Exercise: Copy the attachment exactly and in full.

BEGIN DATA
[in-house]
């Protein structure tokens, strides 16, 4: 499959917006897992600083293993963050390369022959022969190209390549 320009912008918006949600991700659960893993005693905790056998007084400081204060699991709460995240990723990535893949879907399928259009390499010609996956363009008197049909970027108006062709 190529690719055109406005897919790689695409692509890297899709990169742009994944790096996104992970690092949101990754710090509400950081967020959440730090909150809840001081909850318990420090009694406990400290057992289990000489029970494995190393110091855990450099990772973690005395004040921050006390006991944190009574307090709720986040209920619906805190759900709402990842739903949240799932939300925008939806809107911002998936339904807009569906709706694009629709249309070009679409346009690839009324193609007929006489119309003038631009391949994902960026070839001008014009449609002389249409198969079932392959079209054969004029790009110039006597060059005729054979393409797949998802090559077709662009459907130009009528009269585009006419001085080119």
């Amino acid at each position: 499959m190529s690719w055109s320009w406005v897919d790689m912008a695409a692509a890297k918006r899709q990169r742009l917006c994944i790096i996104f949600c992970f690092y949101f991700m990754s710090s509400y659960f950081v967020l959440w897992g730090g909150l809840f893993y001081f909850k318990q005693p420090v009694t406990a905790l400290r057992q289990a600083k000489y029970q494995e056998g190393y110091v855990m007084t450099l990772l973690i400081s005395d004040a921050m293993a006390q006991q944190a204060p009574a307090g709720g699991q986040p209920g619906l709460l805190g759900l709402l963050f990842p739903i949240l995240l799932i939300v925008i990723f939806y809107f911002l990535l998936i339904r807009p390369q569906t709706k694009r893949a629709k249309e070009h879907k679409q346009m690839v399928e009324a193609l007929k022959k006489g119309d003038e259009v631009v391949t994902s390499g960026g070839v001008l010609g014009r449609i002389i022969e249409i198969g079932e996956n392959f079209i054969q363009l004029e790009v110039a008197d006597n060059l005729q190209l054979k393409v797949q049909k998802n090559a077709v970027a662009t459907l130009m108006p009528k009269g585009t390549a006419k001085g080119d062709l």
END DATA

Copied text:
[in-house]
């Protein structure tokens, strides 16, 4: 499959917006897992600083293993963050390369022959022969190209390549 320009912008918006949600991700659960893993005693905790056998007084400081204060699991709460995240990723990535893949879907399928259009390499010609996956363009008197049909970027108006062709 190529690719055109406005897919790689695409692509890297899709990169742009994944790096996104992970690092949101990754710090509400950081967020959440730090909150809840001081909850318990420090009694406990400290057992289990000489029970494995190393110091855990450099990772973690005395004040921050006390006991944190009574307090709720986040209920619906805190759900709402990842739903949240799932939300925008939806809107911002998936339904807009569906709706694009629709249309070009679409346009690839009324193609007929006489119309003038631009391949994902960026070839001008014009449609002389249409198969079932392959079209054969004029790009110039006597060059005729054979393409797949998802090559077709662009459907130009009528009269585009006419001085080119």
């Amino acid at each position: 499959m190529s690719w055109s320009w406005v897919d790689m912008a695409a692509a890297k918006r899709q990169r742009l917006c994944i790096i996104f949600c992970f690092y949101f991700m990754s710090s509400y659960f950081v967020l959440w897992g730090g909150l809840f893993y001081f909850k318990q005693p420090v009694t406990a905790l400290r057992q289990a600083k000489y029970q494995e056998g190393y110091v855990m007084t450099l990772l973690i400081s005395d004040a921050m293993a006390q006991q944190a204060p009574a307090g709720g699991q986040p209920g619906l709460l805190g759900l709402l963050f990842p739903i949240l995240l799932i939300v925008i990723f939806y809107f911002l990535l998936i339904r807009p390369q569906t709706k694009r893949a629709k249309e070009h879907k679409q346009m690839v399928e009324a193609l007929k022959k006489g119309d003038e259009v631009v391949t994902s390499g960026g070839v001008l010609g014009r449609i002389i022969e249409i198969g079932e996956n392959f079209i054969q363009l004029e790009v110039a008197d006597n060059l005729q190209l054979k393409v797949q049909k998802n090559a077709v970027a662009t459907l130009m108006p009528k009269g585009t390549a006419k001085g080119d062709l």